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Say It Ain’t So, Joe….

Say It Ain’t So, Joe….

The headline on this column reflects the sentiments of youngsters who didn’t want to believe that the 1919 Chicago “Black Sox” threw the World Series for a bribe.

Say it ain’t so, Roger, Jason, Jose, Andy, et. al. And throw in Marion Jones, the un-Olympic sprinter, and a dozen or so Tour de France competitors (including the 2006 “winner,” Floyd Landis), and a few thousand people we can’t even imagine at all levels of all sports.

I recall a high school football player’s father being arrested for sharpening the bolts and hardware on his son’s helmet and equipment so that they would hurt opposing players who attempted to tackle him. Then there was the legendary Rosie Ruiz, who “won” the New York Marathon by the simple expedient of taking the subway for about 20 miles of the course. When I used to watch the trotters in the Meadowlands of New Jersey in my youth, the point was to bet on the horse we believed had the “fix” on to win. No one even vaguely believed the best horse won. (The Sopranos, like The Brotherhood in Providence, should not win all those awards because it is merely a documentary.)

Even Pete Rose, still not in the Hall of Fame, which his accomplishments easily merit, never cheated at baseball. He simply bet on it.

These are despicable people. They don’t compete, they lie. They want accolade, fame, adoration, and, yes, money for cheating. Roger Clemens is a criminal. He took illegal substances to enhance performance, and then accepted Cy Young awards and increased pay for the illegally enhanced performance. And that’s not counting the merchandise, promotional deals, and endorsements he raked in as a result of deceit and deception. He’s made tens of millions by cheating, no less than an embezzler or a guy who sells you fraudulent investments.

While it’s politically correct to blame the “system”—the club owners, the trainers, the pressure, the lack of policing—the fact is that no one forced any of these individuals to take illegal drugs or substances. They alone make the decision for themselves, alone. Plenty of people have successfully competed at the highest levels without all this crap in their systems.

Because they had talent. Because they were disciplined. Because they had standards. Imagine Mohammed Ali fighting on some kind of drug euphoria? Do you think Tom Brady is downing growth cocktails before the Patriot games?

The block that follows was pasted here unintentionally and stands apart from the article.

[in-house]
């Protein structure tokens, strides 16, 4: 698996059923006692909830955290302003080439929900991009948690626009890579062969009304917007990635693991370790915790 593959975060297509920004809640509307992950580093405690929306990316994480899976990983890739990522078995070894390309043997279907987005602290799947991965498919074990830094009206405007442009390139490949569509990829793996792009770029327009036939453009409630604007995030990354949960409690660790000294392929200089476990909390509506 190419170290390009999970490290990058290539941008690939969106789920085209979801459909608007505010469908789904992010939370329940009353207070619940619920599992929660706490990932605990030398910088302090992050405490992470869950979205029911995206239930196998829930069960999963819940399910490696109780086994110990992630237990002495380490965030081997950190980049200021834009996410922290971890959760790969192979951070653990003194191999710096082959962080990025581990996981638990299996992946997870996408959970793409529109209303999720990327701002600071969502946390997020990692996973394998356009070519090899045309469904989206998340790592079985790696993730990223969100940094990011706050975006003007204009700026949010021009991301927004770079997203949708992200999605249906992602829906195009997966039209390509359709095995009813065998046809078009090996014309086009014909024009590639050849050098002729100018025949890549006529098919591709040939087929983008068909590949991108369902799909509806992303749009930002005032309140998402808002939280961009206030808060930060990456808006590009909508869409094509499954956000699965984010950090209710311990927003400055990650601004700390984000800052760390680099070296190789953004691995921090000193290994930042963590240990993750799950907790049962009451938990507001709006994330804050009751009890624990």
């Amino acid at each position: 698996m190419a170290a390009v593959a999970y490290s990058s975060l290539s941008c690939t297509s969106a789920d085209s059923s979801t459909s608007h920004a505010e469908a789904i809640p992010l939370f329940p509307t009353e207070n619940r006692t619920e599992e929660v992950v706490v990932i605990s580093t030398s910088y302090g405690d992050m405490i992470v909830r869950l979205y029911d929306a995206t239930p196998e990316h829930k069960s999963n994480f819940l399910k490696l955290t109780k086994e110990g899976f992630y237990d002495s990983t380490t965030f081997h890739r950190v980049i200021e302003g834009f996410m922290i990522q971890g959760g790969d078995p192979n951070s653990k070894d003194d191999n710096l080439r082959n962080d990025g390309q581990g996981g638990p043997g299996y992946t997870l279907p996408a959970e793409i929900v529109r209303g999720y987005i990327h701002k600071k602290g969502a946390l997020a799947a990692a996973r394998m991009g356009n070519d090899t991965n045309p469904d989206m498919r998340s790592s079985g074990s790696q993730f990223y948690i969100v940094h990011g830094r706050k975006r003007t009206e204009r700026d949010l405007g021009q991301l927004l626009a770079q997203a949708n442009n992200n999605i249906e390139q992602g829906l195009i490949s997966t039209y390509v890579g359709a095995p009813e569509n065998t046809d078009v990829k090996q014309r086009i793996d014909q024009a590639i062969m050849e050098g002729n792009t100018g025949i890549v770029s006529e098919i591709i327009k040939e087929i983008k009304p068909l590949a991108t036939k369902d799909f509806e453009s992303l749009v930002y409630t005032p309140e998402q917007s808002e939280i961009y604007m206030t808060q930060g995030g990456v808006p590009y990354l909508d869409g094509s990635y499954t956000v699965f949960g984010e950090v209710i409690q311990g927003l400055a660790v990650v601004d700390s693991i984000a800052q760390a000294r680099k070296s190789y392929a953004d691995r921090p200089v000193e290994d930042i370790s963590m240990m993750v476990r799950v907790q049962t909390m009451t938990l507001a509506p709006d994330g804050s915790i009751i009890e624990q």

Sandy Koufax, the greatest pitcher in the history of baseball and certainly the one with the most character, retired at the top of his career because icing his sore elbow for hours after every game wasn’t helping and his doctor predicted major damage. So he quit and got on with his life.

I can just see myself walking out on stage and lip-syncing a speech. I would expect to be stoned. I have caught a few people plagiarizing my written materials. Why do they do it? Because they have no talent, no energy, no new ideas, not any sense of ethical conduct. They steal instead of succeed.

A pox on all their houses. You can’t instill class and ethics just by providing a large paycheck or fan adoration. I have respect for you if you try honestly and fail, but not if you try to win dishonestly.

I’m afraid it is so, Joe. The devil didn’t make you do it. Greed and a lack of your own self-worth made you do it. And that’s just pitiful.

Strike three. You’re out.

© Alan Weiss 2007. All rights reserved.

Written by

Alan Weiss is a consultant, speaker, and author of over 60 books. His consulting firm, Summit Consulting Group, Inc., has attracted clients from over 500 leading organizations around the world.

Comments: 3

  • Lisa Braithwaite

    December 18, 2007

    Hey Alan, it was the 2006 Tour de France winner, Floyd Landis, who was found guilty of doping, not the 2007 winner, Alberto Contador. So far, Contador is clean.

  • ed.kless

    December 18, 2007

    As a Met fan I am loath to defend Roger Clemens, but:
    * HGH was not a banned substance until September of 2002.
    * If, and this is a big IF, it were prescribed by a doctor in order to assist with healing (Pettitte’s claim) I see no reason to call it cheating.

  • Tony

    December 19, 2007

    First, let me say that I don’t condone taking HGH. That said, I’m not surprised that so many have been found to have used it to enhance their game. When you throw 8 figure salaries at these players for being at the top, you are going to have them doing whatever they can to out perform others. Now the debacle of who should be let into the Hall of Fame, asterisks, suspensions, etc. Makes Pete Rose’s bet seem like a non issue…

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